A common concern for Utah seniors is the guardianship process for when and if they become incapacitated. For a guardianship to be necessary, a court must determine that the adult in question lacks the capacity to safely manage his or her affairs. The party moving for guardianship and the incapacitated adult are usually both represented by attorneys. A guardianship is not all or nothing; for example, if the court determines that a person has capacity to manage day to day affairs then it may only impose a limited conservatorship over a person’s finances in lieu of full guardianship.
The appointed guardian must follow certain guidelines such as regular reports to the court. A guardianship is a last resort because it involves removing a person’s individual liberties and assigning them to the care of someone else. I definitely do not want to discount the value of the process for some, but in most cases proper planning can circumvent the need for a guardianship.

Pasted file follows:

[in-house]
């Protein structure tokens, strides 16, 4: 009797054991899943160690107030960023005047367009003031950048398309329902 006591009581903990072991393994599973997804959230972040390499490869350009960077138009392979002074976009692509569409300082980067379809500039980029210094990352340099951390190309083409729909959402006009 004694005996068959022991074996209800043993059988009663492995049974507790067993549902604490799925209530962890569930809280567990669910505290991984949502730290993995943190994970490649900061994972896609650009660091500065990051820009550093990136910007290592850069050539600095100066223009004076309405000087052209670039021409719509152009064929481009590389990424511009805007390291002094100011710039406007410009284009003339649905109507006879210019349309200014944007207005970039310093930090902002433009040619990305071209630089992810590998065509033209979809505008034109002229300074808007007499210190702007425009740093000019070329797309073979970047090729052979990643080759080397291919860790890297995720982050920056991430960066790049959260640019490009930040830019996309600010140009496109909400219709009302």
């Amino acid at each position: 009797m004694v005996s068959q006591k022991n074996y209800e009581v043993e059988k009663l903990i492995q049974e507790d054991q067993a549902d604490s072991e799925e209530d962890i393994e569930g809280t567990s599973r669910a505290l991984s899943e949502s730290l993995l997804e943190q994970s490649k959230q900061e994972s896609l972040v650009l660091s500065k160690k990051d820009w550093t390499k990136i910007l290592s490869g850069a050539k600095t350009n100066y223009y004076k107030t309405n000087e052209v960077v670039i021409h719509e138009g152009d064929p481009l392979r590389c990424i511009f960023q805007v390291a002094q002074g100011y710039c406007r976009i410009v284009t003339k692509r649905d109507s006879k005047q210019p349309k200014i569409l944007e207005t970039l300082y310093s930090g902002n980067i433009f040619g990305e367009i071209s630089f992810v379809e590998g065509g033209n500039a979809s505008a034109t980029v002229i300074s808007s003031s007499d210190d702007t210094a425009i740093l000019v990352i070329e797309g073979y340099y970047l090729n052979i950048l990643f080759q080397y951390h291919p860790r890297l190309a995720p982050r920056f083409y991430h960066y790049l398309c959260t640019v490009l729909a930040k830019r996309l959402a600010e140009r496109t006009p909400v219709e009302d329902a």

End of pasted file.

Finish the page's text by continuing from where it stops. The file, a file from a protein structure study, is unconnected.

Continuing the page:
The plan is a simple combination of documents; 1. the Durable Power of Attorney, 2. the Advance Healthcare Directive and 3.(in some cases) a Revocable Trust. The durable power of attorney appoints an agent to be able to make financial transactions on behalf of the person granting the authority. The term “durable” means that the Power of Attorney does not become invalid if the granting person loses capacity. The Advance Healthcare Directive appoints an agent to make Healthcare decisions for a person who no longer has capacity. Finally, the Revocable Trust is an organizational tool that can help ensure a person’s assets are accounted for and managed correctly during incapacity.
By implementing these documents a person skips the need for a court process by designating agents to help during incapacity. This means that the incapacitated individual never loses their rights or liberties because they are simply authorizing agents to act on their behalf rather than surrendering control of their rights to a guardian. Finally, a word of caution, Powers of Attorney are very important documents and should be used as part of a carefully-made plan, not haphazardly.